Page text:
Virtualization, as this bundle of technologies is known, is crucial to enterprise computing and one of the key ingredients of rocket fuel for the current crop of startups. Abstracting away the high-cost real computer allowed, many iterations later, for services like Amazon Web Services to expose a very cheap, easy-to-develop platform on which most software you interact with today depends.
The leap was conceptual, not physical. Huge advances in the very physical aspects of computing like transistor density have of course contributed. Still, virtualization of compute resources has, simply by introducing new layers of abstraction over expensive physical resources, revolutionized our relationship to computation.
Virtualizing physical space could have an effect as radical on cities as virtualizing compute resources has.
What would that look like?
“Alexa, turn the kitchen lights blue.”
And they were blue.
My boyfriend looks only slightly amused. “So this is your new project?”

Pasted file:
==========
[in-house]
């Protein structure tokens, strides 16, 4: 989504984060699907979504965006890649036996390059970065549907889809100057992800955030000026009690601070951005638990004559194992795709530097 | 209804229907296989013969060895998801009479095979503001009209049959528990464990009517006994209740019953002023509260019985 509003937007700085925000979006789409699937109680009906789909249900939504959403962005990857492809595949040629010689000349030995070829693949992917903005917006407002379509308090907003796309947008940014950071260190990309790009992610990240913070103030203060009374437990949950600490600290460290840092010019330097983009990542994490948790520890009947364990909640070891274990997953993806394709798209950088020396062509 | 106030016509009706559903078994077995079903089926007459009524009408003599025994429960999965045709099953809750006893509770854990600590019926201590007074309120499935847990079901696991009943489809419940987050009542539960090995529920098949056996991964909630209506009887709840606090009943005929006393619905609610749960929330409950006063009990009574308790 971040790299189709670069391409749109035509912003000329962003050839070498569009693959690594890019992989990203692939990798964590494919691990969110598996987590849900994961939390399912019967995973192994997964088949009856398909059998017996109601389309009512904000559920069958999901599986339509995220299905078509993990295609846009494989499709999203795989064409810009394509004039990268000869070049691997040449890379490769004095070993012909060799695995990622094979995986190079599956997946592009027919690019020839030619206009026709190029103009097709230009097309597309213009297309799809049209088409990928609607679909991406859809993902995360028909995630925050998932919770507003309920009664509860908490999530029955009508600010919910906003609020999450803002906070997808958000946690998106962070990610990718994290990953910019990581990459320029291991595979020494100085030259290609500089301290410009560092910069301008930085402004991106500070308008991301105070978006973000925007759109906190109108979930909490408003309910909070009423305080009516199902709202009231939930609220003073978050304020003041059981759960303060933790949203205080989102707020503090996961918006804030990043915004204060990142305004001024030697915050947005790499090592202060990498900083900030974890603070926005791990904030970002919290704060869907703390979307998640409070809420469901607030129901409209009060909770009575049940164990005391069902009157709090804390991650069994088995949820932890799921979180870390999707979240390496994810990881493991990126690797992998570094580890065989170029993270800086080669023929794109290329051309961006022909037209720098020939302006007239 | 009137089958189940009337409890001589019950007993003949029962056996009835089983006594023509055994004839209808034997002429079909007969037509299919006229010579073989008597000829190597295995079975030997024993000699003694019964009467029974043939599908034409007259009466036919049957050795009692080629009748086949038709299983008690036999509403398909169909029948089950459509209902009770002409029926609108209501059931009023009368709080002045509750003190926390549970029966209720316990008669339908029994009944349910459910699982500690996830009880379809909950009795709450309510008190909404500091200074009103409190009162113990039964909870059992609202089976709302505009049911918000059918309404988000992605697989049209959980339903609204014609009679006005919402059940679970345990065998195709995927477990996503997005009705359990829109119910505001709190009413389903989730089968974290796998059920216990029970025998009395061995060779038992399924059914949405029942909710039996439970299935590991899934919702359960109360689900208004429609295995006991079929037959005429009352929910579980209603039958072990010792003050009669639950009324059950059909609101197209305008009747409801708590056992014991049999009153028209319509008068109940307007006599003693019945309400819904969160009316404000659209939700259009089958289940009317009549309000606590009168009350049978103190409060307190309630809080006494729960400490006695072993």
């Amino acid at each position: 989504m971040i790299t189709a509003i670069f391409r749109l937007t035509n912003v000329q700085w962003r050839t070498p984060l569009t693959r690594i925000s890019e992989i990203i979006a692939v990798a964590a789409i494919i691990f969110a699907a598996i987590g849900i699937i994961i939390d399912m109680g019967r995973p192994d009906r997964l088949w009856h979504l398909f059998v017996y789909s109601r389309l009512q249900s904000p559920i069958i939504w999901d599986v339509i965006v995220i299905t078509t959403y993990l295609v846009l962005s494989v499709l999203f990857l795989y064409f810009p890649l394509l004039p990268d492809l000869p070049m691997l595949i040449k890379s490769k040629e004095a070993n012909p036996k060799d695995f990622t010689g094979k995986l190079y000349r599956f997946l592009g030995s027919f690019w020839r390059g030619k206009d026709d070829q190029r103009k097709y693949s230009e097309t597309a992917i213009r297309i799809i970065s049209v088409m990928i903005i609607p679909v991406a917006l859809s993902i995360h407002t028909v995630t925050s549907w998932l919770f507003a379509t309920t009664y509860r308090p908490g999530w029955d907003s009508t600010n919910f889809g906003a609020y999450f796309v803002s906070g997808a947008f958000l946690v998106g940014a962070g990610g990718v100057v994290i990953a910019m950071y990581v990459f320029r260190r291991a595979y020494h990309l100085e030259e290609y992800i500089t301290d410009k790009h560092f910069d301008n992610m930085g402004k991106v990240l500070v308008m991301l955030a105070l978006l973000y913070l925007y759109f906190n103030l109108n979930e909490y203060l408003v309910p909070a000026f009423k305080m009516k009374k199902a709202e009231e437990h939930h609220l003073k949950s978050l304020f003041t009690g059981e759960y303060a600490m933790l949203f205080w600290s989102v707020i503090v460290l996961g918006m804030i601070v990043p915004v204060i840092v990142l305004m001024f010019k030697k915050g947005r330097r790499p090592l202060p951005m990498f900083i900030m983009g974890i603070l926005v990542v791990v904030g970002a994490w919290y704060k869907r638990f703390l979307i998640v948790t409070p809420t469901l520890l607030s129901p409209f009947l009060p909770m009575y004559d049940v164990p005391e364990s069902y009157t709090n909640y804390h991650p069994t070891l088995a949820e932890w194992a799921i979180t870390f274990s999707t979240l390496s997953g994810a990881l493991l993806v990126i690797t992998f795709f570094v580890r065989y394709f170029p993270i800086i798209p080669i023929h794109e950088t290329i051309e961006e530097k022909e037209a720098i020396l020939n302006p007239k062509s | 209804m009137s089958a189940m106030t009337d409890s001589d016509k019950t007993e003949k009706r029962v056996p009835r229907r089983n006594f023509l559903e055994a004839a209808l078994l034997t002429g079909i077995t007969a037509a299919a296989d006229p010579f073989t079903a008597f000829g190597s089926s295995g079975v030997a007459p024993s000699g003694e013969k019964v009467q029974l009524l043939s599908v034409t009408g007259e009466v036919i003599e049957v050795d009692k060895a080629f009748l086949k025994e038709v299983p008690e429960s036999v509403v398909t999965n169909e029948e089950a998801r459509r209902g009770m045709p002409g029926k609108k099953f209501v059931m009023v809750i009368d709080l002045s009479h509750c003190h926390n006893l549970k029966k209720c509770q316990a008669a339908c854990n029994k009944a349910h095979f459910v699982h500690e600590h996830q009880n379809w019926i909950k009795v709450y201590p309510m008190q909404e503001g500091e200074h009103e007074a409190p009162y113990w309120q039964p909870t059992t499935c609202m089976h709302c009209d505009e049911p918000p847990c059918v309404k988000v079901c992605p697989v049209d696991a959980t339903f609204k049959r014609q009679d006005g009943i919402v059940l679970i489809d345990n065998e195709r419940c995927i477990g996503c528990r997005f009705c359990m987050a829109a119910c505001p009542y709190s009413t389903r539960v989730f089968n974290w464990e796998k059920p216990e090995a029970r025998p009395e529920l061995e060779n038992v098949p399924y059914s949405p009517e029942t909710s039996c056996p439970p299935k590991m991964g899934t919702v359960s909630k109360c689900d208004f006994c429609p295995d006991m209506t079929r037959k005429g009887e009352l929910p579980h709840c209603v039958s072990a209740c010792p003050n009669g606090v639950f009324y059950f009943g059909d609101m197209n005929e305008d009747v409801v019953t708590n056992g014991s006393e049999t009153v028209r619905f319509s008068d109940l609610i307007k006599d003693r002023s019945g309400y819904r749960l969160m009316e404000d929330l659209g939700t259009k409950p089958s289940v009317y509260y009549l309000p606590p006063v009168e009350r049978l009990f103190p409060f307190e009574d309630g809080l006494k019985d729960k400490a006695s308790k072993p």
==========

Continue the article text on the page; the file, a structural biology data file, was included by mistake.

I am an absolute glutton for opportunities to explore new domains of gadgetry. I held off buying even the first Hue bulb until I didn’t have a full-time job, knowing it would become a consuming hobby.
As the Amazon shipping detritus piles up and the little white boxes plugged into every available outlet proliferate (Hue, Wink, Eve, and on and on), I may feel that I’m making the house more mine, more personal, more fun. Installing an open-closed sensor on the outside door provides a sense of security and effortless control of lighting on the deck. But every device also creates an entry in a computer-readable, software-modifiable model of my physical apartment.
With each smart sensor we add to our homes and offices, the physical world becomes more virtual. By seeing these early sensors as toys or gadgets, we are missing the opening up of a whole new layer of abstraction on top of physical space.